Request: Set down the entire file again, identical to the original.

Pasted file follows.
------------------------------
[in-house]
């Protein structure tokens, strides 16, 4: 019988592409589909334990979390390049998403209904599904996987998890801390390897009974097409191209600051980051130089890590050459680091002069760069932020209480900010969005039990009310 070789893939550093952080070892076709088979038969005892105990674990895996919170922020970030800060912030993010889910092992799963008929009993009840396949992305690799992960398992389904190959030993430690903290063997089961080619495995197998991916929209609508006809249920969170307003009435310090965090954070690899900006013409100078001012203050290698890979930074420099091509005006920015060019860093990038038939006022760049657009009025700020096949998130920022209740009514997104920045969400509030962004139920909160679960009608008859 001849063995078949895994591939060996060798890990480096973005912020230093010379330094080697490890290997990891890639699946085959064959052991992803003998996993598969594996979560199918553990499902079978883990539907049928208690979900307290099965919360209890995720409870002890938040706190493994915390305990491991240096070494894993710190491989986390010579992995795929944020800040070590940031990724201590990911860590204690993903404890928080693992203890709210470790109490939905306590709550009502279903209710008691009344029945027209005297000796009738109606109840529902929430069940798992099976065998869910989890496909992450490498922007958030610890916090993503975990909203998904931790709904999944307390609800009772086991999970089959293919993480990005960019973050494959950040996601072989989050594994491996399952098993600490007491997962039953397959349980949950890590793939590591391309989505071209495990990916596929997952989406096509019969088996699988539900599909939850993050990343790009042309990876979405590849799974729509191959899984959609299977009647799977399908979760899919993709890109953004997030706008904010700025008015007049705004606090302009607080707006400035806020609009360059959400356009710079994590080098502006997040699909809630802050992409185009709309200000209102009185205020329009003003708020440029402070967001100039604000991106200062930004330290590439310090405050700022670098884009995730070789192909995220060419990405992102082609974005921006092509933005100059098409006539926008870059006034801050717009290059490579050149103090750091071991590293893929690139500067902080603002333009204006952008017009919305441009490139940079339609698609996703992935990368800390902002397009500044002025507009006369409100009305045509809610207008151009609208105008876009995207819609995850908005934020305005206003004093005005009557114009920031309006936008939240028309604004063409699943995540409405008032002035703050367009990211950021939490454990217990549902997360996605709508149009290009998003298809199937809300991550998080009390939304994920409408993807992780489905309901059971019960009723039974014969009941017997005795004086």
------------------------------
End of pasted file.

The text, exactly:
[in-house]
């Protein structure tokens, strides 16, 4: 019988592409589909334990979390390049998403209904599904996987998890801390390897009974097409191209600051980051130089890590050459680091002069760069932020209480900010969005039990009310 070789893939550093952080070892076709088979038969005892105990674990895996919170922020970030800060912030993010889910092992799963008929009993009840396949992305690799992960398992389904190959030993430690903290063997089961080619495995197998991916929209609508006809249920969170307003009435310090965090954070690899900006013409100078001012203050290698890979930074420099091509005006920015060019860093990038038939006022760049657009009025700020096949998130920022209740009514997104920045969400509030962004139920909160679960009608008859 001849063995078949895994591939060996060798890990480096973005912020230093010379330094080697490890290997990891890639699946085959064959052991992803003998996993598969594996979560199918553990499902079978883990539907049928208690979900307290099965919360209890995720409870002890938040706190493994915390305990491991240096070494894993710190491989986390010579992995795929944020800040070590940031990724201590990911860590204690993903404890928080693992203890709210470790109490939905306590709550009502279903209710008691009344029945027209005297000796009738109606109840529902929430069940798992099976065998869910989890496909992450490498922007958030610890916090993503975990909203998904931790709904999944307390609800009772086991999970089959293919993480990005960019973050494959950040996601072989989050594994491996399952098993600490007491997962039953397959349980949950890590793939590591391309989505071209495990990916596929997952989406096509019969088996699988539900599909939850993050990343790009042309990876979405590849799974729509191959899984959609299977009647799977399908979760899919993709890109953004997030706008904010700025008015007049705004606090302009607080707006400035806020609009360059959400356009710079994590080098502006997040699909809630802050992409185009709309200000209102009185205020329009003003708020440029402070967001100039604000991106200062930004330290590439310090405050700022670098884009995730070789192909995220060419990405992102082609974005921006092509933005100059098409006539926008870059006034801050717009290059490579050149103090750091071991590293893929690139500067902080603002333009204006952008017009919305441009490139940079339609698609996703992935990368800390902002397009500044002025507009006369409100009305045509809610207008151009609208105008876009995207819609995850908005934020305005206003004093005005009557114009920031309006936008939240028309604004063409699943995540409405008032002035703050367009990211950021939490454990217990549902997360996605709508149009290009998003298809199937809300991550998080009390939304994920409408993807992780489905309901059971019960009723039974014969009941017997005795004086």